GCC Faculty Insights:

“I think this article nicely underscores the tension between the right of people to own non-regulated animals and the reality that many cannot handle them. They believe they are doing the humane thing by releasing them into the wild, only to accidentally initiate an invasion. Fairly common story actually. Demonstrates the need for both better education of the public (and pet trade in particular) and tighter regulation of trade animals.”
– Jacob Barney, Associate Professor of Invasive Plant Ecology in the School of Plant and Environmental Sciences

From The National Audubon Society


Birds like Roseate Spoonbills and Burrowing Owls are ending up in the stomachs of hungry pythons and nile monitors. Is it too late to stop them?

It’s a sweaty morning last June on the outskirts of Tampa, and droves of reptile enthusiasts are streaming into an air-conditioned expo center. Some have woken early to trek out to the Florida State Fairgrounds to get first crack at the animals of Repticon, a weekend-long extravaganza that’s similar to a baseball card convention, except instead of mint-condition Mickey Mantles and Pete Roses there are green anacondas and meat-eating lizards. One vendor’s table is covered in flimsy plastic catering trays that are filled with ball pythons. Others are selling Asian water monitors, gargoyle geckos, yellow rat snakes, and bearded dragons. A guy strolls by wearing a “Snakes Lives Matter” t-shirt. Another man, who has a three-foot-long lizard slung across his chest like a bandolier, is at a nearby booth admiring a young boa constrictor that’s twirling around his girlfriend’s fingers. Price? $100. Sold.

Roughly 60 Repticons take place each year, from Phoenix to Oklahoma City to Baltimore, attracting an estimated 200,000 visitors. These shows represent but a tiny sliver of the live-reptile trade, a loosely regulated industry that spans the globe and generates an estimated $1.2 billion in revenue annually, according to the United States Association of Reptile Keepers. In much of the continental United States, these cold-blooded creatures aren’t likely to fare well outdoors should they escape or be set free. But the sub-tropics of South Florida are different, and the best adapted have not only survived in the wild, they have thrived. To date the Florida Fish and Wildlife Conservation Commission, or FWC, has identified 50 types of non-native lizards, turtles, crocodilians, and snakes within state limits, more than anywhere else in the world.

For the birds of Florida, this blitz of exotic predators poses an existential-scale threat. The Burmese pythons, which stalk wading birds in the Everglades, have become so menacing that the state has hosted derby-style competitions to catch them. Farther north, Nile monitors—the largest lizard in Africa—have been terrorizing a population of Burrowing Owls in the city of Cape Coral. And on the outskirts of Florida City, just outside Everglades National Park, egg-eating Argentine tegus could soon raid the nesting grounds of one of the last remaining populations of the endangered Cape Sable Seaside Sparrow. Each of these reptiles found their way to Florida via the pet trade—but while most people acknowledge that’s a leaky pipeline, few agree on whether and how to plug it.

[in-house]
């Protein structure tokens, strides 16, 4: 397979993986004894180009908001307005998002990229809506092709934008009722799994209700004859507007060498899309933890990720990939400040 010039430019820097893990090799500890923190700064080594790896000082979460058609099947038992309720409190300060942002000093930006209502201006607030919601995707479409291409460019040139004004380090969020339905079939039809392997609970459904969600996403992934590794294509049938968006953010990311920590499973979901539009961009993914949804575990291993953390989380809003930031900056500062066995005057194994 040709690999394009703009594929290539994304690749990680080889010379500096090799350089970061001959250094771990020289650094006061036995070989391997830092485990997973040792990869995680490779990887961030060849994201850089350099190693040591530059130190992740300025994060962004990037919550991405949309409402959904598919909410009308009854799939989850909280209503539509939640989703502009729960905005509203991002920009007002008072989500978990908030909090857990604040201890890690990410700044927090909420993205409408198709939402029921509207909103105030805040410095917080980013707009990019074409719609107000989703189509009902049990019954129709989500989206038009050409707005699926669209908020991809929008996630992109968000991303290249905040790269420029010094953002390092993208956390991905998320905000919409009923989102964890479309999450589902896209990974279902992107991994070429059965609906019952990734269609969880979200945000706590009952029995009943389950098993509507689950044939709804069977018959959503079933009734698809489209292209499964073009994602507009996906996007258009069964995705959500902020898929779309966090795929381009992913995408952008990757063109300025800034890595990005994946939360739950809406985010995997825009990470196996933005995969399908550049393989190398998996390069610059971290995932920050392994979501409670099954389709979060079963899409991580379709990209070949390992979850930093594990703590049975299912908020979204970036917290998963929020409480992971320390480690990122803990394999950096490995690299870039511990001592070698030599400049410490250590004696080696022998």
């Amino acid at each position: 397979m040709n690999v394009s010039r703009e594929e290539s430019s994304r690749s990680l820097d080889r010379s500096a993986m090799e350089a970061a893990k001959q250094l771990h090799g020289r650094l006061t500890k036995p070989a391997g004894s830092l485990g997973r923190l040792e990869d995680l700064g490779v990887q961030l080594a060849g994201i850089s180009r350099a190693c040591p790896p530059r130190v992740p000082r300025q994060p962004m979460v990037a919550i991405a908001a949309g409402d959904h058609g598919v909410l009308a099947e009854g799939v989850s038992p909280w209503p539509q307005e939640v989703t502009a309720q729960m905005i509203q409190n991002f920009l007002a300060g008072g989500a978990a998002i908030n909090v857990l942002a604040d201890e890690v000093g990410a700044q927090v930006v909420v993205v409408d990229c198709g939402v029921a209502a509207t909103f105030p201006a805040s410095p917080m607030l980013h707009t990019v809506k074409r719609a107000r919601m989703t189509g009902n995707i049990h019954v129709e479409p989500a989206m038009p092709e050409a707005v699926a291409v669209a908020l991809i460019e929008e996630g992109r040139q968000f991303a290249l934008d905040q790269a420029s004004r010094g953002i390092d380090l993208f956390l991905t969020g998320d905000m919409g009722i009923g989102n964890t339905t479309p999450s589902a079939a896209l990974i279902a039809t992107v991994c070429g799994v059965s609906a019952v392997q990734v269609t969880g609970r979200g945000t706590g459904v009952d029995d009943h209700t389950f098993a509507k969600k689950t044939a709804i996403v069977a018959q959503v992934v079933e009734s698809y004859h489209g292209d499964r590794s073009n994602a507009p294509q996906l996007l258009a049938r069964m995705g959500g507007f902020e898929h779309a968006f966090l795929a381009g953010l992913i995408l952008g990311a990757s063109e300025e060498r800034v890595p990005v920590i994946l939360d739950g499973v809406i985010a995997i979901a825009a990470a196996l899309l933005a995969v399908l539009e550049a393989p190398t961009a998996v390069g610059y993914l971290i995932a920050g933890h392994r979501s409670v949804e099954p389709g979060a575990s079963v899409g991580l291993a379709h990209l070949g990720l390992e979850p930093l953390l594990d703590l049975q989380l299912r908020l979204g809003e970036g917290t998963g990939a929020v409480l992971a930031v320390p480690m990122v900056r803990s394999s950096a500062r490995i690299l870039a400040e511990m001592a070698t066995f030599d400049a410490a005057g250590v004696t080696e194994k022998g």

Take Ed Poelsma, who’s wandering Repticon with Pugsly, a five-and-a-half-foot-long black-throated monitor that’s a close relative of the Komodo dragon. Pugsly is a stunning creature that looks to be from prehistoric times, with claws like steak knives, camouflaged skin, and a muscular tail. What does Pugsly eat? “Meat,” Poelsma says. “He would eat anything you put in his cage that’s meat. Literally anything.” No, Pugsly has never bitten Poelsma, and yes, he considers the giant lizard to be part of his family. He takes Pugsly for walks in his neighborhood, maintains an Instagram page for the animal, and happily answers questions from curious onlookers. You don’t need a permit to buy a Pugsly of your own, and that’s how Poelsma thinks it should be. “If you want to look at invasive animals in the wild, the very worst thing in the world is a domestic cat,” he tells me. “Go to the local ASPCA or local pound and look at all the dogs and cats . . . But everybody wants to blame the reptile owners for being an irresponsible pet owner.”